The greatest potential for such systems may come from their ability to predict outcomes and provide targets for early intervention or prevention. For example, in recurrent depression, sleep disruption is often a sentinel symptom – an indication that a further relapse is around the corner . Similarly, there is evidence that daily-life behavioral markers using mobile phone GPS and usage sensors may predict symptoms of depression . In multiple sclerosis, subtle changes in symptoms, such as fatigue, or in motor function or speech prosody, may indicate an incipient deterioration in clinical state. If such signals then triggered a change in treatment which prevented relapse, the benefits could be immense. Patients would avoid relapse and there would be a strong value proposition if hospitalizations or more intense care episodes could be avoided. Healthcare systems would then move from a “diagnose and treat” to a “predict and prevent” paradigm.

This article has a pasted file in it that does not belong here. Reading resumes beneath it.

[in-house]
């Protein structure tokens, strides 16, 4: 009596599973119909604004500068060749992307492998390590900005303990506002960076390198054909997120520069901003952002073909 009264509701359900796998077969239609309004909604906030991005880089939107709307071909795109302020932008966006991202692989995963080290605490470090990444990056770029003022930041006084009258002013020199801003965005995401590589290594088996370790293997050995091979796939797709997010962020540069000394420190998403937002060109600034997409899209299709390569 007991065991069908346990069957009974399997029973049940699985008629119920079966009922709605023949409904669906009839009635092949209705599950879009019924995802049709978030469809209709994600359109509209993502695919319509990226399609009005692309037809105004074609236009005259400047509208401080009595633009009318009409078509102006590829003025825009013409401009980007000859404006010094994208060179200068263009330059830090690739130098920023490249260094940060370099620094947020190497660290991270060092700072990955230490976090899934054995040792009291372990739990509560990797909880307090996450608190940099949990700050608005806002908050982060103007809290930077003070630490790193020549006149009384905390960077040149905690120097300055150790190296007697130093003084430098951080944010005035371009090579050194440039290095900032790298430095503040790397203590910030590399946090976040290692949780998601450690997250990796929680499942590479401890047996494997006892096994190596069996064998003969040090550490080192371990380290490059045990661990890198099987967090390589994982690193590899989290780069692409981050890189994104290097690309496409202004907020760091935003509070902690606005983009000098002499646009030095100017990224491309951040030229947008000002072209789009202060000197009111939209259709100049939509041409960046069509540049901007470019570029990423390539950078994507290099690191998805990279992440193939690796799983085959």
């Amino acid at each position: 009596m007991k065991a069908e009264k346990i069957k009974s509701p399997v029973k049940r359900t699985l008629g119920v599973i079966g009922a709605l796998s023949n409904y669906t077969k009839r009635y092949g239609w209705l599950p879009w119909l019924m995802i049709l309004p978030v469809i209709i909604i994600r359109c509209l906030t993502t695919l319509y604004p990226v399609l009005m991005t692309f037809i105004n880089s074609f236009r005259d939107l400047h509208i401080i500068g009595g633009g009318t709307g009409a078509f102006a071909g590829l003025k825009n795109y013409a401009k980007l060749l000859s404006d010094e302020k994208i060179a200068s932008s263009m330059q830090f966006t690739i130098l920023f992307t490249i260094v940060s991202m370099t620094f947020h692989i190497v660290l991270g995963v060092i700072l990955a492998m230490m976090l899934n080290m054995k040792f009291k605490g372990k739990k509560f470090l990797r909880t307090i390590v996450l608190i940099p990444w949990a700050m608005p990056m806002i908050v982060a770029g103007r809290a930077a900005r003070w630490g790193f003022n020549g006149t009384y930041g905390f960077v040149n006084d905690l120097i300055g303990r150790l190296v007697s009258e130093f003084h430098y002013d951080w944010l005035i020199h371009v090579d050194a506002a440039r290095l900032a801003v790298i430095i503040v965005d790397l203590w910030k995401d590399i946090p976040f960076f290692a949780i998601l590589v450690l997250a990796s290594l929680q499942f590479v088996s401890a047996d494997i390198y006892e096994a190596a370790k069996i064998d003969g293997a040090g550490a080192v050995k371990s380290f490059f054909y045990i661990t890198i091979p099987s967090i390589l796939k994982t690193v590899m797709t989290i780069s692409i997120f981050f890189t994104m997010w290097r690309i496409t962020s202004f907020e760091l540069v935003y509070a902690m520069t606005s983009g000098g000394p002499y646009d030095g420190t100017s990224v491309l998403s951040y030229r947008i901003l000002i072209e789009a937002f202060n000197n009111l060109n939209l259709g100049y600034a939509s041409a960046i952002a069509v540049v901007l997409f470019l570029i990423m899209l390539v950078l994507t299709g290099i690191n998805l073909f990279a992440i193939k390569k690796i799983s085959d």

This vision is at an early stage of development. Numerous building blocks need to be assembled and connected in order to understand whether this is genuinely feasible and brings the hoped-for benefits to patients and healthcare systems. First and foremost, patient involvement and trust is essential. Under what circumstances would patients be willing to share personal data? Are there certain data-streams which would be unacceptable to patients, for example, can GPS data reveal an individual’s identity? Social media, Internet shopping, supermarket reward systems, and smart ticketing systems in public transport have been widely adopted despite reasonable concerns many may have about privacy. Critical to adoption seems to be the perceived utility of digital technologies – citizens may offset concerns about privacy for the reward of better, more engaging healthcare. It remains to be seen whether uses of streamed technology in health will be perceived as too intrusive, but we anticipate that if patients own their own data and share it as they choose, many concerns of privacy may evaporate. A greater threat to the success of such technologies is probably patient fatigue – will people remain engaged, willing to wear devices over months or years? Finally, any technology which draws someone’s attention to health or risk of ill-health may cause harm. If signals are identified that predict relapse, they will need sufficient predictive value to be actionable and inevitably a proportion will be false alarms – in these circumstances, anxiety may be raised or patients be exposed to unnecessary interventions. Therefore, the adoption of such technologies – like all others – requires a careful assessment of risks and benefits specific to the use case being entertained.